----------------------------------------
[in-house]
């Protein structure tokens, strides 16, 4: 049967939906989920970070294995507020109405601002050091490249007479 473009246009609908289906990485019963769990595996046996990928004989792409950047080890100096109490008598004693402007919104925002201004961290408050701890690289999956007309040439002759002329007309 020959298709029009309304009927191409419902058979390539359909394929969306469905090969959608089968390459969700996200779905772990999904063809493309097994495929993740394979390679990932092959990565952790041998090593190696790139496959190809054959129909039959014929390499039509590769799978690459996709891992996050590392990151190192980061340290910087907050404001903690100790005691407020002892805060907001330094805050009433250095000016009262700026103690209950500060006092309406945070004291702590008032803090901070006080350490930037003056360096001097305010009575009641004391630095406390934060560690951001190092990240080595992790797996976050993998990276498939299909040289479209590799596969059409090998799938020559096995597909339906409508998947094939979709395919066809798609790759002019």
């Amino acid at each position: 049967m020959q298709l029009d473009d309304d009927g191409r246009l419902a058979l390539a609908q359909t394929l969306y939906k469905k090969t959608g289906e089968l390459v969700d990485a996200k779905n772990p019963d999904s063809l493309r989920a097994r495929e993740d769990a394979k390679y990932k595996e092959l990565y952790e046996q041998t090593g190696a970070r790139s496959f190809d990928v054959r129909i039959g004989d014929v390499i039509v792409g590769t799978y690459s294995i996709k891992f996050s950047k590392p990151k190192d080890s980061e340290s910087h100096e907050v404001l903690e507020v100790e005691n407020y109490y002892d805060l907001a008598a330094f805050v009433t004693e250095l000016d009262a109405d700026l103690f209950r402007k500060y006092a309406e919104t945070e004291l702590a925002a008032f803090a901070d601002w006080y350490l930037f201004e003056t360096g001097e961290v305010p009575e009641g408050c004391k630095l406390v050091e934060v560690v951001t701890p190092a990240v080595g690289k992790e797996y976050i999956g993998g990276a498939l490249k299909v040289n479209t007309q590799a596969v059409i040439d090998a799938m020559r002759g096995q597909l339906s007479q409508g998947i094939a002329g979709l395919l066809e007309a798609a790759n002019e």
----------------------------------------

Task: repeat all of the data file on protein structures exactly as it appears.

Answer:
[in-house]
């Protein structure tokens, strides 16, 4: 049967939906989920970070294995507020109405601002050091490249007479 473009246009609908289906990485019963769990595996046996990928004989792409950047080890100096109490008598004693402007919104925002201004961290408050701890690289999956007309040439002759002329007309 020959298709029009309304009927191409419902058979390539359909394929969306469905090969959608089968390459969700996200779905772990999904063809493309097994495929993740394979390679990932092959990565952790041998090593190696790139496959190809054959129909039959014929390499039509590769799978690459996709891992996050590392990151190192980061340290910087907050404001903690100790005691407020002892805060907001330094805050009433250095000016009262700026103690209950500060006092309406945070004291702590008032803090901070006080350490930037003056360096001097305010009575009641004391630095406390934060560690951001190092990240080595992790797996976050993998990276498939299909040289479209590799596969059409090998799938020559096995597909339906409508998947094939979709395919066809798609790759002019």
């Amino acid at each position: 049967m020959q298709l029009d473009d309304d009927g191409r246009l419902a058979l390539a609908q359909t394929l969306y939906k469905k090969t959608g289906e089968l390459v969700d990485a996200k779905n772990p019963d999904s063809l493309r989920a097994r495929e993740d769990a394979k390679y990932k595996e092959l990565y952790e046996q041998t090593g190696a970070r790139s496959f190809d990928v054959r129909i039959g004989d014929v390499i039509v792409g590769t799978y690459s294995i996709k891992f996050s950047k590392p990151k190192d080890s980061e340290s910087h100096e907050v404001l903690e507020v100790e005691n407020y109490y002892d805060l907001a008598a330094f805050v009433t004693e250095l000016d009262a109405d700026l103690f209950r402007k500060y006092a309406e919104t945070e004291l702590a925002a008032f803090a901070d601002w006080y350490l930037f201004e003056t360096g001097e961290v305010p009575e009641g408050c004391k630095l406390v050091e934060v560690v951001t701890p190092a990240v080595g690289k992790e797996y976050i999956g993998g990276a498939l490249k299909v040289n479209t007309q590799a596969v059409i040439d090998a799938m020559r002759g096995q597909l339906s007479q409508g998947i094939a002329g979709l395919l066809e007309a798609a790759n002019e």